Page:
Prompt: Soldiers stricken by guilt attempt to find redemption. Discuss. Contention: That soldiers’ justify their actions and regain a sense of themself when seeking to dissolve their guilt in war. Why do soldiers attempt to morally comprehend the conduct they are forced to participate in? In Edelman’s text Dear America: Letters Home From Vietnam the readers are instantaneously thrown into letters depicting how soldiers struggle with their humanity after the abhorrent acts of war they are conscripted to partake in.
Seeing this, the readers are forced to see the emotional sides of the soldiers and cannot deny that it is difficult to cope with the burden placed upon them, showing the reader that the soldiers will attempt to justify their actions and repent for them. Soldiers carry a hardship when they kill a person. In the text, the reader will begin to understand that a soldier will attempt to redeem themselves after committing the most heinous of acts. This is illustrated in the letter by George Williams, writing “There are a few kids who hang around, some with no parents. I feel so sort for them. I do things to make them laugh.
And they call me ‘dinky dow. ’” Highlighting his redeeming qualities, Williams shows the reader how even after he killed some of the Vietnamese, he attempts to redeem himself by making the children laugh and justifies his actions as he wants to give these children a democratic future. Edelman includes this letter so the reader may see the effect of war on our humanity, showing Williams’s morals “shining through the crucible” as John McCain stated in the Introduction. Williams’s sympathy towards the children, along with his actions to make them laugh, shows his humanity shining through and his need to redeem himself due to his conduct. I feel I may have killed some of their parents and it makes me feel sick to know they have to go on with nothing” writes Daniel Bailey showing his guilt, not towards the parents he killed, but towards the children who have “nothing. ”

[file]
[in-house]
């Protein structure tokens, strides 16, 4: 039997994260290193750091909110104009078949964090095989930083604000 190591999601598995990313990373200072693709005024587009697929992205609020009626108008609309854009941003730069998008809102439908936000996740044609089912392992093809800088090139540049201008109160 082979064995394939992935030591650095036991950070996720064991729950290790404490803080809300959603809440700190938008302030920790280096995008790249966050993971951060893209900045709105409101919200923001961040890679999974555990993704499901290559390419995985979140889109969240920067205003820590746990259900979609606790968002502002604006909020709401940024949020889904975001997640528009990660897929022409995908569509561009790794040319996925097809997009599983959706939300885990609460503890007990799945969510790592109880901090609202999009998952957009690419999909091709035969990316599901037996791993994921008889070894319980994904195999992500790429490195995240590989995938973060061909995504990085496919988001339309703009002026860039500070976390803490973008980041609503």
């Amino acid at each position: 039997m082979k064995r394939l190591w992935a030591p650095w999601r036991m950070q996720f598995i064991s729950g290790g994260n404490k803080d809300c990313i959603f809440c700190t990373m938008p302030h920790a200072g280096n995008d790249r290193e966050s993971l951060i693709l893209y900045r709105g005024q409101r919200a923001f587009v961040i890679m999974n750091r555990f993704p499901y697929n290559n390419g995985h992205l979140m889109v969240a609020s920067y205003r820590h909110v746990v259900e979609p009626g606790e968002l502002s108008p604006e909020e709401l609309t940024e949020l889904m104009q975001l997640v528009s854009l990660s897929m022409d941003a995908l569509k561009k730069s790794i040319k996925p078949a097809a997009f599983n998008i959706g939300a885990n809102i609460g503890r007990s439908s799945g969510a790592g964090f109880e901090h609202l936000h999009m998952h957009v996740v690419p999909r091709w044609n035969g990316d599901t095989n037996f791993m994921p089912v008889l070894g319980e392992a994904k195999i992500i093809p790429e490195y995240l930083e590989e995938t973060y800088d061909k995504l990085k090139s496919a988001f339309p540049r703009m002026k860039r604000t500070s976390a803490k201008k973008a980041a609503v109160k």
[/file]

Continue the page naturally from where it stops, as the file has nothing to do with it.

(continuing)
The remorse shown by Bailey for killing their parents conveys his strong morality and ethics even though he is plagued with guilt for his undertakings. Bailey continues, writing to his mother “When you go to church, I want you to give all the people you see this address and tell them to send anything they can, like old clothes and anything. Bailey’s request to his mother to help the children illustrates his strong sense of morality, as it would be possible for him to completely forget and abandon the children, yet he does all he can to help them.
Edelman includes this piece to show how war effects our humanity, something John McCain includes in his Introduction “War is oppressive, but what humanity it does not take from its victims only shines more brightly in its crucible,” showing how a soldier’s humanity, even when stricken with guilt, may attempt to rehabilitate themselves by helping others, relieving their guilt. They liked high kill ratios; it meant they were doing something right” Edelman writes at the beginning of chapter 3: Beyond the Body Count. Obviously, they were not doing it right as many soldiers emotionally and psychologically during their time of duty. This is why soldiers attempt to comprehend their actions. It gives them an escape to be human again, not a soldier fighting a “foreign war” and restores their humanity. Only through redeeming themselves can they move on and escape the war that surrounds them day by day.